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Air Quality, Atmosphere & Health

, Volume 12, Issue 1, pp 87–95 | Cite as

Assessing relative differences in smoke exposure from prescribed, managed, and full suppression wildland fire

  • Don Schweizer
  • Haiganoush K. Preisler
  • Ricardo Cisneros
Article
  • 34 Downloads

Abstract

A novel approach is presented to analyze smoke exposure and provide a metric to quantify health-related impacts. Our results support the current understanding that managing low-intensity fire for ecological benefit reduces exposure when compared to a high-intensity full suppression fire in the Sierra Nevada of California. More frequent use of fire provides an opportunity to mitigate smoke exposure for both individual events and future emission scenarios. The differences in relative exposure between high-intensity, low-intensity, and prescribed burn were significant (P value < 0.01). Suppressing fire not only appears to shift the health burden of the emissions to a future date but also increases the intensity and number of people exposed in a single exposure. Increased use of ecologically beneficial fire may further be optimized to reduce human exposure through advantageous use of good dispersal conditions and incorporating a mitigation strategy that includes poor dispersal when smoke is largely over wilderness or other natural areas. Accepting naturally occurring fire typical of the environmental system benefits forest health and reduces public exposure to smoke.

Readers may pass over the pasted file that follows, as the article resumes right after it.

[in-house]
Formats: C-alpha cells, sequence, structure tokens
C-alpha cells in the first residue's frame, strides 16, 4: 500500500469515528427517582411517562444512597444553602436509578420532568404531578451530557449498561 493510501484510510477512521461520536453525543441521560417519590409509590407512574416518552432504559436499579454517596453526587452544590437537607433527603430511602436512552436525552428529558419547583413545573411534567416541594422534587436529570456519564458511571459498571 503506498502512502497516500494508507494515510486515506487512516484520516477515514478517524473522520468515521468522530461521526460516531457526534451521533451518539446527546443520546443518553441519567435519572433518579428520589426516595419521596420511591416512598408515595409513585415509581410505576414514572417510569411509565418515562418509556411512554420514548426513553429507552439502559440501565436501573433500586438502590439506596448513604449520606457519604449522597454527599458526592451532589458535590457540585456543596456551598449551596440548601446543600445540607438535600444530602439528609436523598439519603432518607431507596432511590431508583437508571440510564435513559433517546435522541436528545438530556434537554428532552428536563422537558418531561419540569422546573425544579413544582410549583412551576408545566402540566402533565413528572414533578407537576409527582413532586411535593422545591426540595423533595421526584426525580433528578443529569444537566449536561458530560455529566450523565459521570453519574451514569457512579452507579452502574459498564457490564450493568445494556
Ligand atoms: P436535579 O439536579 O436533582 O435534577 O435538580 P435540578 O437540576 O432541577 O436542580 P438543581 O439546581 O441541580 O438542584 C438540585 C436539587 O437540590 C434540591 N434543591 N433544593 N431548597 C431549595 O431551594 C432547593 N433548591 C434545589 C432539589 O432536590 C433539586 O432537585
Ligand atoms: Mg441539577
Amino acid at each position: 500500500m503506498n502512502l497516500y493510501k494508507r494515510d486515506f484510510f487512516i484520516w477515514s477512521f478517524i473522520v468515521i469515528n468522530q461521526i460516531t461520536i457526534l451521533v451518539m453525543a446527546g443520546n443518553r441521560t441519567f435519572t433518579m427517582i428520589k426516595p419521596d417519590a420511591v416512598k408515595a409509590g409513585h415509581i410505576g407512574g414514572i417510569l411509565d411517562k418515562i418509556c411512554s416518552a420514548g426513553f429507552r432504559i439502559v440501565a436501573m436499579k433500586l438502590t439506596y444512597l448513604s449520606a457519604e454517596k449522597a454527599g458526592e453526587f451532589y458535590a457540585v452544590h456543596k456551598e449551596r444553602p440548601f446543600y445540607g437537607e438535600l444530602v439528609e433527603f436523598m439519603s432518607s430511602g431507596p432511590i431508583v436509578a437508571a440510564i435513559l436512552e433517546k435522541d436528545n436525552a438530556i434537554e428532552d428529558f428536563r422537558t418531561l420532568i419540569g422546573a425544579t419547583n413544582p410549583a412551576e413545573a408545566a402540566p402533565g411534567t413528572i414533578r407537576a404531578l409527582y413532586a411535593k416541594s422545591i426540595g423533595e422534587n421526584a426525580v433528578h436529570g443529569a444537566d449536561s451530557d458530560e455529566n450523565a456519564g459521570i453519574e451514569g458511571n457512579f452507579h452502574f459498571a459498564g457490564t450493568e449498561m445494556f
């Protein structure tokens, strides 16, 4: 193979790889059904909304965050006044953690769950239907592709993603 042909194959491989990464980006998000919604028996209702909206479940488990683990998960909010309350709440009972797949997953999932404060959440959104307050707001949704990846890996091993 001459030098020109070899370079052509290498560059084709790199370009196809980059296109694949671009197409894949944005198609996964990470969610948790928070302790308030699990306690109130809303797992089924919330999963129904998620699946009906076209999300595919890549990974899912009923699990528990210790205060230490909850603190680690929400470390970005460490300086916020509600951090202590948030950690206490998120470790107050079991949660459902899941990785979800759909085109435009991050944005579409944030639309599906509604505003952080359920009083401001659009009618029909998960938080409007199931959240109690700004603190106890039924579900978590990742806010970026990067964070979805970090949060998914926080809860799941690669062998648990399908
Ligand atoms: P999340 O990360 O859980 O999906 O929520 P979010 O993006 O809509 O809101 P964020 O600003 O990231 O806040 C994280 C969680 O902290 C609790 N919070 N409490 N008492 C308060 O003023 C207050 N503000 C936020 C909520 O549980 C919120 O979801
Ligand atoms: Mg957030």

Keywords

Forest fires Air quality Exposure assessment Remote sensing Fire management 

Notes

Funding information

This work was supported by the United States Department of Agriculture Forest Service Pacific Southwest Research Station (#A17-0121-001). The manuscript reflects solely the opinion of the authors and not of the funding source.

Compliance with ethical standards

Conflict of interest

The authors declare no competing interests.

Supplementary material

11869_2018_633_MOESM1_ESM.doc (4.4 mb)
ESM 1 (DOC 4523 kb)

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Copyright information

© This is a U.S. Government work and not under copyright protection in the US; foreign copyright protection may apply 2018

Authors and Affiliations

  1. 1.Health Sciences Research InstituteUniversity of CaliforniaMercedUSA
  2. 2.USDA Forest Service, Pacific Southwest RegionBishopUSA
  3. 3.USDA Forest Service, Pacific Southwest Research StationAlbanyUSA

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